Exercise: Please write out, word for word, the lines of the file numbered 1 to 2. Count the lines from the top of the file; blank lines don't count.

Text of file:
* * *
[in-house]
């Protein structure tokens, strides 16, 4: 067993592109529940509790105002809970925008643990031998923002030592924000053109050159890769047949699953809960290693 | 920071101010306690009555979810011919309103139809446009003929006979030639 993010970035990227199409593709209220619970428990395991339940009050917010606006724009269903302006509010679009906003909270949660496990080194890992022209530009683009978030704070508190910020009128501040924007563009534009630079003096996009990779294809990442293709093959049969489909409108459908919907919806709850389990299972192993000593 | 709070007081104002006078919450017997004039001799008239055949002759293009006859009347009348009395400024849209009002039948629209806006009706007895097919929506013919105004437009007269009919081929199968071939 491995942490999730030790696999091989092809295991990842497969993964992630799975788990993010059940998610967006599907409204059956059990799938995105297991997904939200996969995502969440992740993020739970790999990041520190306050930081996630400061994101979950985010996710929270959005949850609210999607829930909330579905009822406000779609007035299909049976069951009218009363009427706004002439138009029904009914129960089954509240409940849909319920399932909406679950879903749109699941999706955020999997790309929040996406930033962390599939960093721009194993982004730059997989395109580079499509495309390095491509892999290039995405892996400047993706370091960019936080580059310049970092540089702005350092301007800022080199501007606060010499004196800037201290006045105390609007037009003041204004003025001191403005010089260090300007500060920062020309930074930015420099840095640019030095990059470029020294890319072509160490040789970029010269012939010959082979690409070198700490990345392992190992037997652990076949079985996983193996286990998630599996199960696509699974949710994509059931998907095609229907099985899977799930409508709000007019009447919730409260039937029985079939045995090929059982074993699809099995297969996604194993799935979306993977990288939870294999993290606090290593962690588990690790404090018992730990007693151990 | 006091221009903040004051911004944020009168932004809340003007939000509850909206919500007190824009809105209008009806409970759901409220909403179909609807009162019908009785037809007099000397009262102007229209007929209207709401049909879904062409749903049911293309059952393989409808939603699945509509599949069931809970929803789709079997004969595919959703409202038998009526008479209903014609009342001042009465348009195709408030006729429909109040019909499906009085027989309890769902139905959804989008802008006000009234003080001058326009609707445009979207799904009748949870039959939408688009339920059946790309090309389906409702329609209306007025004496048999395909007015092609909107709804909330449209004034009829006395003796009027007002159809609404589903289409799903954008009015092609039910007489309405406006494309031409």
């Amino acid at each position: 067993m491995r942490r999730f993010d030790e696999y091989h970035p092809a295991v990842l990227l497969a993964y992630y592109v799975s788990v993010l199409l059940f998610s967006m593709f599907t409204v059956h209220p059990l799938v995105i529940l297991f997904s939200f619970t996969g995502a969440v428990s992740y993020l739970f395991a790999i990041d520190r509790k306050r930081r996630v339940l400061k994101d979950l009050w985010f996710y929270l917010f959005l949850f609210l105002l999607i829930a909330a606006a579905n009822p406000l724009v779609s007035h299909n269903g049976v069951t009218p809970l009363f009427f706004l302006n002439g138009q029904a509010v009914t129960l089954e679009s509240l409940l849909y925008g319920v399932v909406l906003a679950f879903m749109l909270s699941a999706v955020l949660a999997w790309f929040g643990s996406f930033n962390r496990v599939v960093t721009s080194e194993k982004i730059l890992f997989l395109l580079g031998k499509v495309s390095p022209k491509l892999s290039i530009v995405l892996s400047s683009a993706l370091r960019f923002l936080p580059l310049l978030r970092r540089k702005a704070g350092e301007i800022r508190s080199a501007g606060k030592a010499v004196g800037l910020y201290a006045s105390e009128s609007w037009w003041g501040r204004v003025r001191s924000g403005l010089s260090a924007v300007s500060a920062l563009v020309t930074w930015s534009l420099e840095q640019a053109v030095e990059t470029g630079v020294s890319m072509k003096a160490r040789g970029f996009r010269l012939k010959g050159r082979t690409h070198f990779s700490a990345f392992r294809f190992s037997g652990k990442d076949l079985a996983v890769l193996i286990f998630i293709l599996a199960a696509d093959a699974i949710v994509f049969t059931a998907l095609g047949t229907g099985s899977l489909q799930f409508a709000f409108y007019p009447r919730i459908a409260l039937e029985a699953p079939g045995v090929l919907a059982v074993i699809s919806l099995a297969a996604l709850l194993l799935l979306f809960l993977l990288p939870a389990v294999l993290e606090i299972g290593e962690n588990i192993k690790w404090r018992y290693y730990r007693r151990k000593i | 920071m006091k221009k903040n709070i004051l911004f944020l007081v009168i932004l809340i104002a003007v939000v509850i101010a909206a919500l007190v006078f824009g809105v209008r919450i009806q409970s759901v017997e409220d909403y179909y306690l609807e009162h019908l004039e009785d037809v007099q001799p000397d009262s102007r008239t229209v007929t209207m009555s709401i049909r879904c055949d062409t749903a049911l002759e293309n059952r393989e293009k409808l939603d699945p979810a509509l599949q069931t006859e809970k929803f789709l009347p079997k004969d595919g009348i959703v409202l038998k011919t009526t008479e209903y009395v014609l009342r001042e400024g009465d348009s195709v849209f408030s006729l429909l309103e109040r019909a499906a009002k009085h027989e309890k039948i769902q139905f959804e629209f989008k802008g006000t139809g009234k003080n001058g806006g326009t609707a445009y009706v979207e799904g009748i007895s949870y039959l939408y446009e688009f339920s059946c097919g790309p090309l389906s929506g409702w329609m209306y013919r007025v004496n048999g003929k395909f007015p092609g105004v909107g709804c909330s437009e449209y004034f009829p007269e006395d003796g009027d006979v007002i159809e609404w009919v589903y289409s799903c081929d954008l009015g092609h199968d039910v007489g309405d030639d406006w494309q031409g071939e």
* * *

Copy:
[in-house]
């Protein structure tokens, strides 16, 4: 067993592109529940509790105002809970925008643990031998923002030592924000053109050159890769047949699953809960290693 | 920071101010306690009555979810011919309103139809446009003929006979030639 993010970035990227199409593709209220619970428990395991339940009050917010606006724009269903302006509010679009906003909270949660496990080194890992022209530009683009978030704070508190910020009128501040924007563009534009630079003096996009990779294809990442293709093959049969489909409108459908919907919806709850389990299972192993000593 | 709070007081104002006078919450017997004039001799008239055949002759293009006859009347009348009395400024849209009002039948629209806006009706007895097919929506013919105004437009007269009919081929199968071939 491995942490999730030790696999091989092809295991990842497969993964992630799975788990993010059940998610967006599907409204059956059990799938995105297991997904939200996969995502969440992740993020739970790999990041520190306050930081996630400061994101979950985010996710929270959005949850609210999607829930909330579905009822406000779609007035299909049976069951009218009363009427706004002439138009029904009914129960089954509240409940849909319920399932909406679950879903749109699941999706955020999997790309929040996406930033962390599939960093721009194993982004730059997989395109580079499509495309390095491509892999290039995405892996400047993706370091960019936080580059310049970092540089702005350092301007800022080199501007606060010499004196800037201290006045105390609007037009003041204004003025001191403005010089260090300007500060920062020309930074930015420099840095640019030095990059470029020294890319072509160490040789970029010269012939010959082979690409070198700490990345392992190992037997652990076949079985996983193996286990998630599996199960696509699974949710994509059931998907095609229907099985899977799930409508709000007019009447919730409260039937029985079939045995090929059982074993699809099995297969996604194993799935979306993977990288939870294999993290606090290593962690588990690790404090018992730990007693151990 | 006091221009903040004051911004944020009168932004809340003007939000509850909206919500007190824009809105209008009806409970759901409220909403179909609807009162019908009785037809007099000397009262102007229209007929209207709401049909879904062409749903049911293309059952393989409808939603699945509509599949069931809970929803789709079997004969595919959703409202038998009526008479209903014609009342001042009465348009195709408030006729429909109040019909499906009085027989309890769902139905959804989008802008006000009234003080001058326009609707445009979207799904009748949870039959939408688009339920059946790309090309389906409702329609209306007025004496048999395909007015092609909107709804909330449209004034009829006395003796009027007002159809609404589903289409799903954008009015092609039910007489309405406006494309031409």